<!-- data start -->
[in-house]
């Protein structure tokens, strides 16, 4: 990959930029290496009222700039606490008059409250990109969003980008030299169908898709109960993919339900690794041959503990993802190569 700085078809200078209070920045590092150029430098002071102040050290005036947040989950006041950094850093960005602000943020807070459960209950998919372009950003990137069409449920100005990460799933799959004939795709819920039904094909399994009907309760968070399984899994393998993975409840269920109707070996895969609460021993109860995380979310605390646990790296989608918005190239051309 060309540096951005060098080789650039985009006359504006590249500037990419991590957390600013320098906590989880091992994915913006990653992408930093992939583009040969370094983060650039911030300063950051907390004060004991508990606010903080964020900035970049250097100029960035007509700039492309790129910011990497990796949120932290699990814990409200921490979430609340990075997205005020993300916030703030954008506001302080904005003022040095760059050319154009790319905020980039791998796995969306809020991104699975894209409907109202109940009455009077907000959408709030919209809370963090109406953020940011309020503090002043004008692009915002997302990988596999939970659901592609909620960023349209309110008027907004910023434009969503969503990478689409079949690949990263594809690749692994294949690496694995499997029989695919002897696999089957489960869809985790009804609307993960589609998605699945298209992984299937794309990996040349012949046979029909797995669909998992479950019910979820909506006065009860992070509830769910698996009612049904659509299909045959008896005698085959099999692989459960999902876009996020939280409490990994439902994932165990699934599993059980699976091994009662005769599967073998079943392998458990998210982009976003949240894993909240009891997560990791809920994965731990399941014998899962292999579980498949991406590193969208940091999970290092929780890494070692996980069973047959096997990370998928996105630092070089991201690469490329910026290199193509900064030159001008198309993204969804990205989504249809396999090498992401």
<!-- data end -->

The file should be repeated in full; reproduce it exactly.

[in-house]
């Protein structure tokens, strides 16, 4: 990959930029290496009222700039606490008059409250990109969003980008030299169908898709109960993919339900690794041959503990993802190569 700085078809200078209070920045590092150029430098002071102040050290005036947040989950006041950094850093960005602000943020807070459960209950998919372009950003990137069409449920100005990460799933799959004939795709819920039904094909399994009907309760968070399984899994393998993975409840269920109707070996895969609460021993109860995380979310605390646990790296989608918005190239051309 060309540096951005060098080789650039985009006359504006590249500037990419991590957390600013320098906590989880091992994915913006990653992408930093992939583009040969370094983060650039911030300063950051907390004060004991508990606010903080964020900035970049250097100029960035007509700039492309790129910011990497990796949120932290699990814990409200921490979430609340990075997205005020993300916030703030954008506001302080904005003022040095760059050319154009790319905020980039791998796995969306809020991104699975894209409907109202109940009455009077907000959408709030919209809370963090109406953020940011309020503090002043004008692009915002997302990988596999939970659901592609909620960023349209309110008027907004910023434009969503969503990478689409079949690949990263594809690749692994294949690496694995499997029989695919002897696999089957489960869809985790009804609307993960589609998605699945298209992984299937794309990996040349012949046979029909797995669909998992479950019910979820909506006065009860992070509830769910698996009612049904659509299909045959008896005698085959099999692989459960999902876009996020939280409490990994439902994932165990699934599993059980699976091994009662005769599967073998079943392998458990998210982009976003949240894993909240009891997560990791809920994965731990399941014998899962292999579980498949991406590193969208940091999970290092929780890494070692996980069973047959096997990370998928996105630092070089991201690469490329910026290199193509900064030159001008198309993204969804990205989504249809396999090498992401």